Almost every morning I wake to the sound of a mosquito buzzing around my ear. In my slumber stupor, I usually nail myself in the head trying to kill the motherfucker. Being from Minnesota, which is supposed to be the motherland of mosquitos, I can tell you with certainty that we aint got nothing on the deep, tropical south. Where I come from, we were told since we were pretty much embryonic that the mosquitos that make noise are the females, which don’t bite. I’m pretty sure that’s just a convenient old wives tale to get kids plagued by buzzing bugs to shut up and go back to sleep. But I take a small amount of comfort in that tale when I go to swat at this darting bug, and then don’t see him (her) for long minutes. When I finally get her, she meets her demise with a smear of lipstick red blood. 


I live in a modest little efficiency apartment, just a room really, adjacent to a fairly typical New Orleans courtyard (although mine is missing some iconic sculpture of a lady that converts to a waterfall). No matter—we don’t need more aquatic breeding ground. The courtyard, with its palm fronds and climbing vines and tropical mist is its own ecosystem of toads, and frogs the size of your baby fingernail (I’ve even seen them about the size of an ant) and lizards and even the occasional bluejay and squirrel (which make me feel more at home).

When I came down here, I wasn’t exactly prepared for battling (or acquiescing) to nature to the extent that you must in a tropical environment. Since its easier to live in this climate, everyone wants to be here, not just sexy humans like myself. Virtually every day, I do some kind of battle with some kind of cockroach. 

Down here, you have a sort of rainbow of fruit flavors of roaches.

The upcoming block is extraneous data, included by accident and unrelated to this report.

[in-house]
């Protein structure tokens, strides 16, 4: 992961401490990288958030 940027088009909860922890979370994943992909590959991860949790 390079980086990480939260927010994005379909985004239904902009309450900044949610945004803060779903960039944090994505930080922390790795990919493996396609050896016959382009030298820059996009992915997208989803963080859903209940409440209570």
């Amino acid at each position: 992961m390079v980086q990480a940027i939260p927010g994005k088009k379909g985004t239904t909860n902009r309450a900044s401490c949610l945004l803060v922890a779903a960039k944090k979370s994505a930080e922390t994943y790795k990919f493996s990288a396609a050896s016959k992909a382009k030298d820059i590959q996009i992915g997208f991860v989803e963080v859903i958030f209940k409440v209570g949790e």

Palmetto bugs, by conventional wisdom the most terrifying because they are roughly the size of  Chihuahuas, mostly stay outside. They are slow and lazy and dumb, and you mostly get used to them because they are always underfoot, but like I said, almost always outside. Occasionally one wanders in, and if you can stomach it, I guess you could stomp it. I’m too disgusted by the notion of the aftermath, so I just hope they’ll find their way out the same way they made it in.

Next, you have my least favorite, what I think of as the standard roach. They’re big (not as big as the Palmetto, but big enough) black, ugly, and they move really fucking fast-- their least charming quality. I’m not sure how they see (I don’t want to know) but they hide from you when you approach. I can’t stand the idea of scooping them up alive, no matter how giant the wad of tissue, so I’ve developed a strategy of whacking them with a shoe first. Sometimes it works, and sometimes they get away. Sometimes they just fall behind the TV, and again, you try and pretend they’ve vanished into thin air.

Finally, you have perhaps the most diabolical sort, what people around here call German roaches. I’ll spare the obvious metaphorical references, and just say that these are at once seemingly the most innocuous, but I’m told the most troublesome sort. They’re just roughly the size of a large ant, nothing more, and they move slow, so at first blush they’re not nearly as terrifying as the others. And yet, when you look close, they have the same body structure and horrific tentacles as your standard roach. I’m told that these travel in “packs”. By packs, I’m guessing the hundreds of thousand. I try not to think about it as I find these on the floor of my shower on a daily basis. I cover the drain with a wet rag just in case that’s where they originate from. No one really knows. I’m guessing no one wants to know.